Putting in the extra creative effort that adds a brand to your home’s marketing blitz is just one of many ways I bring my clients success in selling their Delaware home. Another one of the reasons to give me a call! Call/Text me Russell Stucki at (302) 228-7871, email me at This email address is being protected from spambots. You need JavaScript enabled to view it., visit more listings at www.beachrealestatemarket.com

You’ve probably heard the wry old saying: “Nothing clears the mind like the prospect of being hanged at dawn.” For some homeowners, you could add an equally wry modern Delaware real estate version: “Nothing clears the mind like having a real estate appraiser drop by for a look-see.”

I’d like to counter that notion—there’s really not much to worry over when the Delaware real estate appraiser is scheduled to make an appearance. The stress level can be lowered by keeping a few simple ideas in mind:

  1. Appraisals aren’t showings. Sure, you want to have the house as spruced up and orderly as you would for any visitor. But your Delaware property doesn’t have to present the kind of perfection it will for an open house or prospective buyer showing. Experienced Delaware appraisers aren’t looking for a 100% clutter-free, immaculate show-stopper of a home: they will be concentrating on physical details like square footage and structural and mechanical features. They are more like backstage workers than audience members—but neatness can’t hurt!
  2. Paperwork is a plus. If they are available, dig out any floor plans or location plats you may have filed away. Also, the age of your home is one thing, but updated features can boost the end appraisal value. If you prepare a list of improvements and the years in which they were completed, it will make the appraiser’s job that much easier—and your Delaware home’s appraisal that much better.
  3. Curb appeal is the exception. Appraisals aren’t showings, but no one—even the professional who prepares your Delaware appraisal—is immune to the “first impression” effect. Condition is a factor in any appraisal, so it will be worthwhile to be sure the front lawn is mowed and plantings trimmed. If the front doorway is in need of a paint refresher, it will be effort worth making.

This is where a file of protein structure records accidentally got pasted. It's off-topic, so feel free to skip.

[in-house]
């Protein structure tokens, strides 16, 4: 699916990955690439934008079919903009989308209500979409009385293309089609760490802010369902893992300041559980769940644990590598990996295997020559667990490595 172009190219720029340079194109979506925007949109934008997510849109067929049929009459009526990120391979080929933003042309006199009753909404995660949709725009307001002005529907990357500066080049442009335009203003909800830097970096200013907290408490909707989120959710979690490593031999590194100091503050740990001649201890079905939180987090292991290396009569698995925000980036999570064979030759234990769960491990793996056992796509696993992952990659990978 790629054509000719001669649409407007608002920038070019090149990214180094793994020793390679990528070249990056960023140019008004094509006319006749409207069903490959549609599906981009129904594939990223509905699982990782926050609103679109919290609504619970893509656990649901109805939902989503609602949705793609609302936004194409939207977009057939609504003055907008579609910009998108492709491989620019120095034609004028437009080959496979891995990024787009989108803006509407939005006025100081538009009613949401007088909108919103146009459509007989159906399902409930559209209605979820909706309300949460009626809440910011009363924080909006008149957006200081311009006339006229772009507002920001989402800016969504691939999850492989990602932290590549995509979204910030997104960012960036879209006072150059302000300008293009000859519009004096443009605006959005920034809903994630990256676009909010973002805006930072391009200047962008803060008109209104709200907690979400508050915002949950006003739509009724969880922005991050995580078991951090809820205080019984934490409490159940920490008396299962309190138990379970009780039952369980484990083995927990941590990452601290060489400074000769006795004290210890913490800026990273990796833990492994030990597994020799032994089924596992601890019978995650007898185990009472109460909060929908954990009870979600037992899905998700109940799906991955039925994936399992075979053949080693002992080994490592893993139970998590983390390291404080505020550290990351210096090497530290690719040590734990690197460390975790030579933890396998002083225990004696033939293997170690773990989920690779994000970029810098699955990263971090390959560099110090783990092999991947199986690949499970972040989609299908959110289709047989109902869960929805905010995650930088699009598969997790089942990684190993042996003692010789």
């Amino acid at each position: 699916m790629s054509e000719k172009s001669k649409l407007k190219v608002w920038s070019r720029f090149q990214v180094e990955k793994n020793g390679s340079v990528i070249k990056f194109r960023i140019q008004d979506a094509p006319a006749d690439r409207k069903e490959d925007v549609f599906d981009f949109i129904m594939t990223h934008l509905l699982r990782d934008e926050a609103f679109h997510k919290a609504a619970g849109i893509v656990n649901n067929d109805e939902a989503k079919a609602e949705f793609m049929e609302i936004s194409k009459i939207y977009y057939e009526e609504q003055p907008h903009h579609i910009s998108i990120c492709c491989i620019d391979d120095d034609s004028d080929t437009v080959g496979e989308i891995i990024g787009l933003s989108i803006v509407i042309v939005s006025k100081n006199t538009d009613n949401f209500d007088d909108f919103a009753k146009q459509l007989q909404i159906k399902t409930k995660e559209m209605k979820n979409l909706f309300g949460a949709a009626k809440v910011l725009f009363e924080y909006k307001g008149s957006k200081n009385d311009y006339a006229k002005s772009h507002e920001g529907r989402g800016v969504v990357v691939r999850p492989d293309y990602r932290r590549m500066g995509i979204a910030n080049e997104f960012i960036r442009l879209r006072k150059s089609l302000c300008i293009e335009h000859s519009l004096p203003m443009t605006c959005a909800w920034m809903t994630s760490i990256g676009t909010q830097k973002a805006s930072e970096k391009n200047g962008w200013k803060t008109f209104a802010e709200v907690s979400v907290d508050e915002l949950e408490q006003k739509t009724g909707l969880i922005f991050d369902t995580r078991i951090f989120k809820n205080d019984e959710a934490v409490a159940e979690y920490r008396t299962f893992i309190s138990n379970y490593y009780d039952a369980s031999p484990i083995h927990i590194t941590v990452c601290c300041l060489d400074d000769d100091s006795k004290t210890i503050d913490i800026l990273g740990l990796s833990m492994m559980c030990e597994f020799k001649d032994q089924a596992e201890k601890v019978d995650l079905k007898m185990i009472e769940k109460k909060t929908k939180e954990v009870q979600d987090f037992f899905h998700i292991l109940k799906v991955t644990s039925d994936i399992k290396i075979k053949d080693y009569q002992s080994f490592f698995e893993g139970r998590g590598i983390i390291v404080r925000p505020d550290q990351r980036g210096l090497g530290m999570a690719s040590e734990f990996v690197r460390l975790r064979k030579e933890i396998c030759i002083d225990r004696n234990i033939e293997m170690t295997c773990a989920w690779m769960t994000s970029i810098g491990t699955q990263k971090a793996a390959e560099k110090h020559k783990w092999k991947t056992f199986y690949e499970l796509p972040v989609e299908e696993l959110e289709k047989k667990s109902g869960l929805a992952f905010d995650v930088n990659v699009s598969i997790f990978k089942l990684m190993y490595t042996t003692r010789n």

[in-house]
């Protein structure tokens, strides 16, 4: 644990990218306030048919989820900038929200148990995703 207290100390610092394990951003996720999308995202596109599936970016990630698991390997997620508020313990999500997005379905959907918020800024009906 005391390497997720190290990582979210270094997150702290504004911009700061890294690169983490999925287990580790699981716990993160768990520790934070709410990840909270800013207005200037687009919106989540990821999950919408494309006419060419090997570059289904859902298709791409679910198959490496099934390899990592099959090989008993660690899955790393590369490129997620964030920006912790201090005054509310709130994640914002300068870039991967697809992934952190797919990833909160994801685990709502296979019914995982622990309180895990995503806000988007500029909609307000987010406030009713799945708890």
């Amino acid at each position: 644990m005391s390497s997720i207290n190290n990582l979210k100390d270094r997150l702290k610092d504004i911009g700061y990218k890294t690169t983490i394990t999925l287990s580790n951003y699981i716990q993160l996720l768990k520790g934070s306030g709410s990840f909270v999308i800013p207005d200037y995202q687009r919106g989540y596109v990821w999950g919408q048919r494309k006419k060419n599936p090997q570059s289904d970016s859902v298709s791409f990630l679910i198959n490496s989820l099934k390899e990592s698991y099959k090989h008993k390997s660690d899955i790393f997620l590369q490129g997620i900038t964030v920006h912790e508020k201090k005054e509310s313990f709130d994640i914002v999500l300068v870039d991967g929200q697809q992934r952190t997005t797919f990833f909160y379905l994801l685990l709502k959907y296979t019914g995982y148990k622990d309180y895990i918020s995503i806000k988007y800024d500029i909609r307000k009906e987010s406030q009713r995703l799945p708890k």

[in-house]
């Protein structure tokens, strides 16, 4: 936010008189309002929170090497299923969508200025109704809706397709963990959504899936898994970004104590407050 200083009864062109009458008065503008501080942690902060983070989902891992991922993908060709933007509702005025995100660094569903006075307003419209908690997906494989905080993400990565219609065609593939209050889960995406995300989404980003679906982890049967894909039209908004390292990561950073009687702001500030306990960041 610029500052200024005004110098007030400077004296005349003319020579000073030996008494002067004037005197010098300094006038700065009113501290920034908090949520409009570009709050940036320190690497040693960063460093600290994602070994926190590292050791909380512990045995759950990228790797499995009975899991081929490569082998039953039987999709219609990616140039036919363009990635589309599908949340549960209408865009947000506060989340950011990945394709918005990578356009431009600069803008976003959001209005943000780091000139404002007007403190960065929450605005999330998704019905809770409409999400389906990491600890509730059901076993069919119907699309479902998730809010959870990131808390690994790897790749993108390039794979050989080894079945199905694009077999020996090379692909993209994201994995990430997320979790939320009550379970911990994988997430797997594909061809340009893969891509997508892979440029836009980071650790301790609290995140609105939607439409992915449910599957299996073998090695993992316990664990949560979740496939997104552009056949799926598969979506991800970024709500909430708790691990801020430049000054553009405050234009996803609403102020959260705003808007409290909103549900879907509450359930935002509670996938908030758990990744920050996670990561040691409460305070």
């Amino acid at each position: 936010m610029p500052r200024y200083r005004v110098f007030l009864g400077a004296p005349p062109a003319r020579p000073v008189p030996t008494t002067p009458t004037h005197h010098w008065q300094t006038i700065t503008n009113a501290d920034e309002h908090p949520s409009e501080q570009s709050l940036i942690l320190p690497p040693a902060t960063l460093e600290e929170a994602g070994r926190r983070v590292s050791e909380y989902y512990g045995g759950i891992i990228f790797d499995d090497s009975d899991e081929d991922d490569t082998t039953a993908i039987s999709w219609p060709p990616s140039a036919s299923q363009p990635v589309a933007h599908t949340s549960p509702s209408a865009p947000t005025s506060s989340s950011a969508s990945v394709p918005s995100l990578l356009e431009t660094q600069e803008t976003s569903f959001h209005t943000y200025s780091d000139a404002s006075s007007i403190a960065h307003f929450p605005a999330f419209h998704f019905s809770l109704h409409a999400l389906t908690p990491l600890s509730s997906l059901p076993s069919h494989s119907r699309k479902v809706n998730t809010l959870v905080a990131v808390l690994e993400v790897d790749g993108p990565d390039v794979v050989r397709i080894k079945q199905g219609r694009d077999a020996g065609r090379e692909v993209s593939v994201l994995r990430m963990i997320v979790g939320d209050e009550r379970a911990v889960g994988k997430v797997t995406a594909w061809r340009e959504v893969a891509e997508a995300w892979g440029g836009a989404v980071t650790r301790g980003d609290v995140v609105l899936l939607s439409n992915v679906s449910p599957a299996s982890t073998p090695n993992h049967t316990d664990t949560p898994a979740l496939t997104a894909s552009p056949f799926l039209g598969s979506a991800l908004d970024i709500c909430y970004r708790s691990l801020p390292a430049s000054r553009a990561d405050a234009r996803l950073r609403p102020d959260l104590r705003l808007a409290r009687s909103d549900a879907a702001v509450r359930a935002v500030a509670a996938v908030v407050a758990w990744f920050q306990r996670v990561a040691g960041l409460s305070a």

4. Consideration helps. The appraiser’s job is part physical, so being considerate of that part of the appraisal process will be appreciated. Be sure that obstructions are cleared, that rooms are appropriately heated and cooled—and that Lassie and Garfield aren’t allowed to pester.
  5. New good news is good news. If there have been positive changes in the neighborhood, it can’t hurt to let the appraiser know about them. Delaware may be part of a rising market, but appraisers don’t speculate on future values. Supplying some positive neighborhood developments can be persuasive.  

There is another “nothing clears the mind” quote, too: Nothing clears the mind like buying property. That saying isn’t wry at all: it’s absolutely true! If you are setting out on your own Delaware house hunt, I hope you’ll give me a call to help focus your search. And if you’re readying to sell your own Delaware property (which puts you in the soon-to-be-visited-by-the-appraiser category) the same applies. Please don’t hesitate to give me a call! Call/Text me Russell Stucki at (302) 228-7871, email me at This email address is being protected from spambots. You need JavaScript enabled to view it., visit more listings at www.beachrealestatemarket.com